Taken together, these findings suggest that β-cells in these transgenic mice do not have the capacity to accelerate proliferation to levels sufficient to compensate for the apoptotic loss of β-cells. During the development of type 2 diabetes, β-cells compensate for increased insulin demand by enhanced proliferation and increased β-cell mass. Diabetes develops when β-cells fail to compensate for this increased demand for insulin. Could mtDNA mutation accumulation predispose β-cells to apoptosis when challenged to proliferate under conditions of enhanced insulin demand? Although it is not possible to directly address this question based on the data presented in this study, it is possible to correlate increased rates of β-cell apoptosis in mice expressing mutator PolγExo(−) under the control of RIP with active β-cell proliferation during development (1 wk of age). These findings suggest that mtDNA mutation accumulation may indeed predispose cells to apoptosis under conditions in which they are actively proliferating or forced to proliferate. Consistent with this interpretation is an approximately threefold increase in the rate of cardiac myocyte apoptosis during heart remodeling in mice expressing mutator Polγ under the control of the cardiac-specific promoter (29). Currently, we are examining whether PolγExo(−)-myc mice have the ability to compensate for a secondary stress such as obesity (Western high-fat diet), which normally stimulates β-cell hypertrophy and hyperplasia, in an effort to determine if mtDNA mutation accumulation contributes to β-cell loss and failure to compensate for insulin resistance.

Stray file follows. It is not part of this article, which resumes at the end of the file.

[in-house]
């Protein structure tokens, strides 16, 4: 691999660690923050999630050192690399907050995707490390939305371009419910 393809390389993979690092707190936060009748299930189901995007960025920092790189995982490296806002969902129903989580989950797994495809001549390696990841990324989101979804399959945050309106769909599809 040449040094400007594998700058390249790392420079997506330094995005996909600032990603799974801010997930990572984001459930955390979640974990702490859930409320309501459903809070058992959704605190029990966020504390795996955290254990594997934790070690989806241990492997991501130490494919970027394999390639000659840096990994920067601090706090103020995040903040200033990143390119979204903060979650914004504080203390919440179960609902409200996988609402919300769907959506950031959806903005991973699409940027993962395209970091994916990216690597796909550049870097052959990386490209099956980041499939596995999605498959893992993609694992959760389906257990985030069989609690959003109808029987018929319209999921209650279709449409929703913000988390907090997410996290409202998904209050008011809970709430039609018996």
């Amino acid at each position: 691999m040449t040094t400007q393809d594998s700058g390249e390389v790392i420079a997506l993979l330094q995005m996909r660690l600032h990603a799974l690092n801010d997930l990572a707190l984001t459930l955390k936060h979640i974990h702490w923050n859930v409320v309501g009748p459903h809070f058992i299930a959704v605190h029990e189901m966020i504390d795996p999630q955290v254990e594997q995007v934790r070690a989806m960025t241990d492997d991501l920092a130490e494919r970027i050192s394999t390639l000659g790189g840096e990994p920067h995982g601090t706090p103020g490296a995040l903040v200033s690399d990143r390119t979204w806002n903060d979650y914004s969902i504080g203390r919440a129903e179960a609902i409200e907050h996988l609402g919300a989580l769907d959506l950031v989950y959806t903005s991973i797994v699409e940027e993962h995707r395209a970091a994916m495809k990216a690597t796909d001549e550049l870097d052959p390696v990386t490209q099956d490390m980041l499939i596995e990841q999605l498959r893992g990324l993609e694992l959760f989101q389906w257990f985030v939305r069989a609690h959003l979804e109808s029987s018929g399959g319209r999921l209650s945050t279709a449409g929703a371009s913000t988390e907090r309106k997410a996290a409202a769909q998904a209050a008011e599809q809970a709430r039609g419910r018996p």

This work was supported by National Institute of Diabetes and Digestive and Kidney Diseases Grant DK-52194 (to J. A. Corbett), a Ruth L. Kirschstein National Research Service Award Predoctoral Fellowship through the National Institute on Aging (to K. G. Bensch), an American Diabetes Association Research (to J. A. Corbett) and Physician Scientist Awards (to W. de Graaf and J. L. Mott), and an American Heart Association predoctoral fellowship award (to K. T. Chambers). We also thank the Digestive Diseases Research and Development Center Molecular Pathology Core of the National Institutes of Health-funded Mucosal HIV and Immunobiology Center (DK-64400) for assistance with histology.
We thank Colleen Kelly Bratcher and Grace Denniger for expert technical assistance.
Present address of J. L. Mott: Miles and Shirley Fiterman Center for Digestive Diseases, Division of Gastroenterology and Hepatology, Mayo Clinic College of Medicine, Rochester, MN 55905.
The costs of publication of this article were defrayed in part by the payment of page charges. The article must therefore be hereby marked “advertisement” in accordance with 18 U.S.C. Section 1734 solely to indicate this fact.